Bay Area African American Women in Music: Blues “Gave Me the Experience to Stand Fast for the Master,” said Lillian Glenn

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“I’ve got the meanest feelin’ I ever had. The man I got treated me so bad…I’m gettin’ mighty tired the way my daddy’s doggin’ me,” Lillian Glenn wailed in a robust contralto on “Doggin’ Me Blues” during her first session for Columbia Records in Dallas in 1927.

 

The 78 RPM record sold so well that the company recorded 10 more over the next two years, helping to establish the Kaufman, Texas-born singer as a star on the African American vaudeville circuit.

 

 

Yet, Glenn began having qualms about the type of tunes she was singing, some of them laced with sexual innuendo.

 

 

One Sunday evening in April 1929 at the 81 Theater in Atlanta, as the star of a traveling show, she had second thoughts while making her entrance as the orchestra played “Doggin’ Me Blues.”

 

 

“I walked out on the stage that night, but my mind wasn’t there,” she told this writer in 1979 while sitting in the living room of her North Oakland home. “I was working, making good money, but I didn’t like what I saw. I knew I couldn’t serve God and be where I was.”

 

 

Glenn recalled seeing men in her audiences get into a fight over one man seeing the other’s wife, or trying to. “I’d be singing and see all this going on. I’d say, ‘My God, I got to leave here. I don’t belong in this mess,’” she said.

 

 

She recalled standing on the 81 Theater stage silently for a few moments, missing her cue. She then kicked off her glittering rhinestone shoes and began tearing up the black velvet cape that she wore over her rhinestone-dotted blue chiffon dress.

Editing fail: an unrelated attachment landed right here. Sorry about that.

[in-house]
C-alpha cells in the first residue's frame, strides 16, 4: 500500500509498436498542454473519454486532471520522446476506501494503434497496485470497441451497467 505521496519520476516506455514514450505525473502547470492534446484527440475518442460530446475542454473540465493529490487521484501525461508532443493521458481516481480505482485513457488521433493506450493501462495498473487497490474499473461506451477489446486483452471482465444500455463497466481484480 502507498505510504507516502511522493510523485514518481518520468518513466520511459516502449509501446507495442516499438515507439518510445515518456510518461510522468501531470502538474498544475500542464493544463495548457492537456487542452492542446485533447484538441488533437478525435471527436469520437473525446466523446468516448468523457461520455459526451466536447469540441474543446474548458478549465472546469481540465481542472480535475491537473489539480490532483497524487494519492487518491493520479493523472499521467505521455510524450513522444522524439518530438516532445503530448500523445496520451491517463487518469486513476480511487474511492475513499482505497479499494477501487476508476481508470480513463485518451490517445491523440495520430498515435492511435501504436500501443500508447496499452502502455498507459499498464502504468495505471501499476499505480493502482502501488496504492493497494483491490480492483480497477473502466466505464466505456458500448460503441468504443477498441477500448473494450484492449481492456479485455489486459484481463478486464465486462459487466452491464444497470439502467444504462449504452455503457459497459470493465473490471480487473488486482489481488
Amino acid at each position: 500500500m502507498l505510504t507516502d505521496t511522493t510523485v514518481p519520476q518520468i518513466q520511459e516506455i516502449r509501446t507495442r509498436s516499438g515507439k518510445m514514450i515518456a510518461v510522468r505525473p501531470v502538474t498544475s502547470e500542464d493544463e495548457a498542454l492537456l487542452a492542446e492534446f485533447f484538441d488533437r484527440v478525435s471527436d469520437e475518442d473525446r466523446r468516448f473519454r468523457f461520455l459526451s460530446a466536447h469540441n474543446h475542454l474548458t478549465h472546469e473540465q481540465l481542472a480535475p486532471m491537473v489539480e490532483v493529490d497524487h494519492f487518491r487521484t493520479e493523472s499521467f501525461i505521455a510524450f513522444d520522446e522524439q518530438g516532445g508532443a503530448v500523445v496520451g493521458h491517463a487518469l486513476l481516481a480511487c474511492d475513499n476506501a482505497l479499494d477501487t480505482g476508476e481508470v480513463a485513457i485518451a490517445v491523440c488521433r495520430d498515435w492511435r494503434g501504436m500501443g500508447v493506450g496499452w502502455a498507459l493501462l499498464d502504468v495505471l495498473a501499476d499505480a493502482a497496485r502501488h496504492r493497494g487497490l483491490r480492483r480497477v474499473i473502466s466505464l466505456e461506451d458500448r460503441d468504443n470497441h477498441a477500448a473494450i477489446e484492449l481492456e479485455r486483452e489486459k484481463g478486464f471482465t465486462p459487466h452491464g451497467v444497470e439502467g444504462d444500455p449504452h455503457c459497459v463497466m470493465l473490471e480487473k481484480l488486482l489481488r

“I got to the steps and walked down,” she continued. “The people were grabbing me by the arm, but I kept running till I got out the front door ‘cause God had spoken to me. He told me to get out of this place and go back home to my mama.”

 

 

After returning to Dallas, Glenn worked in a hotel and sang in churches during the Depression. During World War II, she moved to Oakland where she married Rev. H.R. Smith of Temple of Truth Baptist Church in West Oakland.

 

 

Glenn could be heard singing on remote broadcasts from the church on KWBR (later known as KDIA) for over a decade and on KEST twice a week as late as 1979.

 

 

Glenn, whose dates of birth and death are unknown, said she did not regret having once sung the blues for a living.

 

 

“I’m so glad I came through there,” she said. “It gave me the experience to stand fast for the Master. Can’t nothin’ shake me now.”

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